In the waiting room with my baby daughter, that old feeling haunted me again.
What if this pediatrician won’t be the right fit?
My oncologist recommended this new pediatrician, and I kept thinking of his words to me, “I guarantee you that you will have a good experience with Dr. Gold [name changed to protect the innocent].”
I breathed a sigh of relief, as I trust my oncologist with my life, and his recommendation is as good as gold. He has never been wrong with his many recommendations of the many doctors that I eventually hired.
As we were gently ushered into one of the cheerful examining rooms, I gained confidence. And when the pediatrician walked in, I knew she was the one.
What a difference a pediatrician makes!
Dr. Gold spent one hour — I repeat: one hour — with us. She examined my child from head to toe, backwards and forwards. Unlike the first doctor, she told me that my child did need immunizations, and she thoroughly explained why. The result: Eight immunizations in five shots. But I knew they were necessary because the doctor knew her stuff. She didn’t dismiss China’s immunization records, but she did understand how vaccines work in terms of shelf life.
She was also well-versed in a child’s development and told me that I was doing an outstanding job as a mother. I couldn’t believe my ears: a doctor who pays a lot of attention to the mother as well!!? She told me what to expect in terms of Ari’s language acquisition, social development, and, well, everything else. Unlike Doctor No. 1, Dr. Gold checked my daughter’s heart and lungs with….yes…a stethoscope!!
No kidding. I saw a bonafide stethoscope.
Dr. Gold was GREAT. Beyond great. Fantabulous. She answered questions before I had a chance to ask them. At the end of the appointment, she asked me if I had any questions and sat down next to us as if we were friends.
I had no questions. None. She was unbelievably competent, and if there were an Olympics for best pediatrician, she’d get the gold medal.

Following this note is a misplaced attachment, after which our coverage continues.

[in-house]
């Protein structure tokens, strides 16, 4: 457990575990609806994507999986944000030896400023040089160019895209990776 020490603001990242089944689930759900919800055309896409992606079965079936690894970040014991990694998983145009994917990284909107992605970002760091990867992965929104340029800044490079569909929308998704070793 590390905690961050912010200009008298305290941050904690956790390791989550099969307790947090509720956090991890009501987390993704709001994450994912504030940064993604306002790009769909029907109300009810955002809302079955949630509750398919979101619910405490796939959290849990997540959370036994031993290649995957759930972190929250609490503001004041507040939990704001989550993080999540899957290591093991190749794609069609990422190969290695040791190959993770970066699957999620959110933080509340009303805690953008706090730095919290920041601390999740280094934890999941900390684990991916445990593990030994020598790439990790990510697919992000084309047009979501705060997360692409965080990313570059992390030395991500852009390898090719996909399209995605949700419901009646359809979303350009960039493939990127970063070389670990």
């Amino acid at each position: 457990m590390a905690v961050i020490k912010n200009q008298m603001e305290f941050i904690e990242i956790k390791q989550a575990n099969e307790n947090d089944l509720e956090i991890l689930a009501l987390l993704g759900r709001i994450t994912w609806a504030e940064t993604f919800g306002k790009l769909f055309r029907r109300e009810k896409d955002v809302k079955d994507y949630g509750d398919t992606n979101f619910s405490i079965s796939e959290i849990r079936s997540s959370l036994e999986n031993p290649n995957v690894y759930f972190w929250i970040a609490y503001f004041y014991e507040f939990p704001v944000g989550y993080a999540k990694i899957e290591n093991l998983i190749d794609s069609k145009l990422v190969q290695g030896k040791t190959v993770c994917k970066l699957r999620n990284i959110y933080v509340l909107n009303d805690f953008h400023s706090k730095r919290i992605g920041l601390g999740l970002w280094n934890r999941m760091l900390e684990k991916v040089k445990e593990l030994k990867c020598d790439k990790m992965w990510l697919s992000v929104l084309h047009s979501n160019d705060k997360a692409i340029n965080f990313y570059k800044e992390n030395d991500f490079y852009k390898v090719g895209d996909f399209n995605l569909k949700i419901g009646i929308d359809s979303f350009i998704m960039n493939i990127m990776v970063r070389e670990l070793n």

I thought back with gratitude toward my oncologist, for it was he who recommended her as a must-see. Yes, I used a specialist as a gateway doctor to pave the way for my daughter to have a competent pediatrician.
And it paid off.
My daughter deserves the best.
If you are unlucky enough to have a specialist and lucky enough to have a great specialist — whatever the specialty — you are most likely to get recommendations to other quality physicians.
This experience has reinforced what I’ve been preaching throughout my blog column: The saying “Birds of a feather flock together” is so true when it comes to doctors. Great doctors don’t associate with bird brains; great doctors know and form a community with other great doctors.
I’m glad I got an eagle instead of another vulture.
Beth L. Gainer is a professional writer and has published numerous academic and magazine articles, as well as an essay on her breast cancer experience in the anthology Voices of Breast Cancer by LaChance Publishing. She writes about a potpourri of topics, including motherhood and her Chinese adoption experience at http://currents-living-discovery.blogspot.com/, and her cat Hemi blogs at http://www.catterchatter.blogspot.com/. Beth teaches writing and literature at Robert Morris University in the Chicago area. She has a guest posting on The World’s Strongest Librarian at http://worldsstrongestlibrarian.com/3597/sharing-a-loved-ones-pain-guest-post-by-beth-gainer/.
She can be contacted at
firstname.lastname@example.org and email@example.com.
This blog posting is an excerpt from my book in progress, Calling the Shots: Coaching Yourself Through the Medical System. Stay in loop for when it comes out. Subscribe to the blog in upper righthand corner.